It is my intention to celebrate the sandwich this year by finding as many tasty examples as possible, with a special emphasis on fringe styles, but also presenting sandwiches that were considered more normal 30 years ago that now seem quaint. I will do this weekly and periodically present round-ups of the ones I consider best.
This history of the Cuban sandwich is lost in murk, but there is some agreement as to how it should be made. The sandwich goes on Cuban bread, a European-inspired loaf something like an Italian demi-baguette, but often containing lard. The loaf is layered with modest amounts (usually single slices) of pork roast, swiss cheese, and ham of the boiled variety. One of the delightful features of the sandwich is the contrast between the salty pink luncheon meat and the freshly baked pork roast, making strange pig bedfellows.
The sandwich is dressed with mayo or mustard, or sometimes with nothing at all, since the other ingredients generate moistness as the sandwich is pressed in a type of panini press known as a plancha. But perhaps the most important ingredient of all is dill pickle chips, which lend sourness and crunch. The whole thing is then thrust into the plancha, whose top and bottom halves are often covered with aluminum foil, and pressed till the sandwich is brown and flattened like a pancake.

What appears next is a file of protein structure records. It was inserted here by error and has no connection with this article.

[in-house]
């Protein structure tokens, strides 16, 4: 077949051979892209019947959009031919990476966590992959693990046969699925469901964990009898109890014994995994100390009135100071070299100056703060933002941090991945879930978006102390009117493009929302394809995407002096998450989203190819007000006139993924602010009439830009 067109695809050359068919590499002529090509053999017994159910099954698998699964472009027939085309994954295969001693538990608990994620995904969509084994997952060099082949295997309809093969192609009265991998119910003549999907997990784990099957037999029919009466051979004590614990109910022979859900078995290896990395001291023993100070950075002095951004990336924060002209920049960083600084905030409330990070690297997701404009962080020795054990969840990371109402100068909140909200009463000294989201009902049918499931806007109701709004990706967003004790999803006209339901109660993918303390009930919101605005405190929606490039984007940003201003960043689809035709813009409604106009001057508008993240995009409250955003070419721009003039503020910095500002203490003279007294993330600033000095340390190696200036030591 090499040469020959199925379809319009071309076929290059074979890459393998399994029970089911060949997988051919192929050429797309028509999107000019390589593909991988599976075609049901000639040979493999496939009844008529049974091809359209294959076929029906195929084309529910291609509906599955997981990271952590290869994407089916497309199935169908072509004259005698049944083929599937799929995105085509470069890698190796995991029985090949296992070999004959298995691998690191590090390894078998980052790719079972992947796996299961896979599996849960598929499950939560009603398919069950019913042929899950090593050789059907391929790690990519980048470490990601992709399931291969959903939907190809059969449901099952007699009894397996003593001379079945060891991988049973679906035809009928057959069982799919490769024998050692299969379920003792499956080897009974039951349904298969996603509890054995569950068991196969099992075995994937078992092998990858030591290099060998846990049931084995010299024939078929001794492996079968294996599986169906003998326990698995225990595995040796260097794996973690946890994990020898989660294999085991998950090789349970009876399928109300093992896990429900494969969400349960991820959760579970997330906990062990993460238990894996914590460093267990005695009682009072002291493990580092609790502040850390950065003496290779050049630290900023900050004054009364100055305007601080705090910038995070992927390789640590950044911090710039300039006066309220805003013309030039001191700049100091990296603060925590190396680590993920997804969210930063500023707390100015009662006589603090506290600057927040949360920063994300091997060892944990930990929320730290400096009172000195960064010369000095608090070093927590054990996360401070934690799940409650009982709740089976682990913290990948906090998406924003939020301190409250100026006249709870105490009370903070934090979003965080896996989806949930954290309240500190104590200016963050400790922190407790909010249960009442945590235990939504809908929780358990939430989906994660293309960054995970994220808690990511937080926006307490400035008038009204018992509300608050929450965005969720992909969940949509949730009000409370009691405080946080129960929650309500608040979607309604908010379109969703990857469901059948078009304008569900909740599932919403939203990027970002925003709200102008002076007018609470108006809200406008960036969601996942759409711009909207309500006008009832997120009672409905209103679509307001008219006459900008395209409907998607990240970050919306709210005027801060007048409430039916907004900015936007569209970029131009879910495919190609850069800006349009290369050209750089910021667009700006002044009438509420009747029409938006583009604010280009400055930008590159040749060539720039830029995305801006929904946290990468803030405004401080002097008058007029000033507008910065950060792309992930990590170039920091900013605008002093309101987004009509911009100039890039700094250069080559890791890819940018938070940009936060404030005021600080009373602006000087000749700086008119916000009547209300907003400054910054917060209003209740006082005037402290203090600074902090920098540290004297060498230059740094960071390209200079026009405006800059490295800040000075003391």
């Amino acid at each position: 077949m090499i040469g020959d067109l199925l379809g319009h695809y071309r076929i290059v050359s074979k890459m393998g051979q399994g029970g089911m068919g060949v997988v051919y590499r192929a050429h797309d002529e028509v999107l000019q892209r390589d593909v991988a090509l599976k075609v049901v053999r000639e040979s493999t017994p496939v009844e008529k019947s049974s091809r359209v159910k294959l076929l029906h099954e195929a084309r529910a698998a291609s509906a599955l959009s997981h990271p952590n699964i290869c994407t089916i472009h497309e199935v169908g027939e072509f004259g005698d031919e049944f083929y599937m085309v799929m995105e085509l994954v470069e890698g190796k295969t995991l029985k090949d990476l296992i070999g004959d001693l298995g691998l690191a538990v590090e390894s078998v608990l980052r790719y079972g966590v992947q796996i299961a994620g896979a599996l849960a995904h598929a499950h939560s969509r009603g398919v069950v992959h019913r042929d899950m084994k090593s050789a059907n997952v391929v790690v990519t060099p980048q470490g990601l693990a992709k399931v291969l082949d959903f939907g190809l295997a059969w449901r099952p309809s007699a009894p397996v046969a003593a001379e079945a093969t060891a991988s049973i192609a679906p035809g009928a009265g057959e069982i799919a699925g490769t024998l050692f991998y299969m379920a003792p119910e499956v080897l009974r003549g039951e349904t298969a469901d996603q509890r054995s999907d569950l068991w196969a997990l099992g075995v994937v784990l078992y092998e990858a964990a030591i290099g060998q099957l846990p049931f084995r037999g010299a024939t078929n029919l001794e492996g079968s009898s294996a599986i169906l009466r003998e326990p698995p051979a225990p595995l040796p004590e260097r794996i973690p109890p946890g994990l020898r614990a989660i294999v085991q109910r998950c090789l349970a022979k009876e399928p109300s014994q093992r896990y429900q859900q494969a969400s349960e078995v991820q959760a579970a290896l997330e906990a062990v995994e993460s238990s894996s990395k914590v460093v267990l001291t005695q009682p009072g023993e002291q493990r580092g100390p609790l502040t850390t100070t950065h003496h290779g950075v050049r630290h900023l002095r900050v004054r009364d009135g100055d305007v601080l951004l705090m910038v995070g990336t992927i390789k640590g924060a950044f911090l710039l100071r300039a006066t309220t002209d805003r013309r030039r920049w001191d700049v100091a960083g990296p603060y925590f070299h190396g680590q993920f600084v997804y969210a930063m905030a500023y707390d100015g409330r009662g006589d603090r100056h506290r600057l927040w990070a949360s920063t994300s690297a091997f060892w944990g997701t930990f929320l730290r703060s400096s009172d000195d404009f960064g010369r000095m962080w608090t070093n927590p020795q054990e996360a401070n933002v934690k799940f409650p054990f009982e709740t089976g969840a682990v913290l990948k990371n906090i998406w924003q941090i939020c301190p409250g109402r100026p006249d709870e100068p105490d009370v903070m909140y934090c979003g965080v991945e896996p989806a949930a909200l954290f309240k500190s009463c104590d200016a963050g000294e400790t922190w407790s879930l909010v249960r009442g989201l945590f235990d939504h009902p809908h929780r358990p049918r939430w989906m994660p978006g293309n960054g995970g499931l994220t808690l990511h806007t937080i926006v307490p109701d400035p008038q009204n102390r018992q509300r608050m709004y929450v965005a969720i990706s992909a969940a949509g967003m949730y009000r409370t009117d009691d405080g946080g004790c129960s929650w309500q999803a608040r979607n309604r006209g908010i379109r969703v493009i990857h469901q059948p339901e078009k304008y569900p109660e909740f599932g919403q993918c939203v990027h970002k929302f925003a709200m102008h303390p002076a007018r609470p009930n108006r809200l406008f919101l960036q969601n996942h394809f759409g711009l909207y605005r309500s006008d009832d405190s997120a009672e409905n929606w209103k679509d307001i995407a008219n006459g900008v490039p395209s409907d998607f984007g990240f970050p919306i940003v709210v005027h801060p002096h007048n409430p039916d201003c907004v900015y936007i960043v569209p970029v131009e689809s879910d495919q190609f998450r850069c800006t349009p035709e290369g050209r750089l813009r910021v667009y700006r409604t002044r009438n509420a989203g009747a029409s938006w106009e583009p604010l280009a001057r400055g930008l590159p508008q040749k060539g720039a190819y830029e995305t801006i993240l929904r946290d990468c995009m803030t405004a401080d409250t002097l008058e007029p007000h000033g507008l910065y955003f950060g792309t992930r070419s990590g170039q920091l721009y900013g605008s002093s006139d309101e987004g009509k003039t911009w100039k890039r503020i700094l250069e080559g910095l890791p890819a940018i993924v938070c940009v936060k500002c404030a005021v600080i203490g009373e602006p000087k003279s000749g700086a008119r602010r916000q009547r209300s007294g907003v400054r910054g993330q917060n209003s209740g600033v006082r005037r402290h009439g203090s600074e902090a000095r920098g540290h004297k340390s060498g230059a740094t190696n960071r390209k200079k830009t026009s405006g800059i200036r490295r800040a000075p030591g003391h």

There is no doubt that the sandwich is associated with Cuba’s tobacco industry, but whether it was invented on the island as early as 1831, or in Tampa in 1886, or in Key West or Miami somewhat later is open to conjecture. My own belief is that Tampa is the sandwich’s original home, because in the late 19th century that city had a large Cuban expatriate community engaged in rolling cigars, and all the ingredients, methods, and techniques would probably have been present there, including Italian and German influences. Sometimes the Tampa version of the sandwich contains salami.
Where to get the best Cubano in NYC? Well, I’d start by going up to Washington Heights. There must be more than 50 establishments — bakeries, bodegas, and full-blown restaurants included — that make it, usually in the front window from a mis en place that lets you see exactly what goes into the sandwich. Floridita, a fixture of Upper Manhattan since 1995 offering Cuban and Dominican food, makes a great one ($6), with more pickle chips than the usual two or three. The sandwich is kept in the press for longer than standard, too, and repeatedly brushed with oil to further brown the top and bottom sides.
And the bread is a bit sweeter than usual. Wait, does that make this sandwich a medianoche instead of a Cubano? 4162 Broadway, between 176th and 177th streets, Washington Heights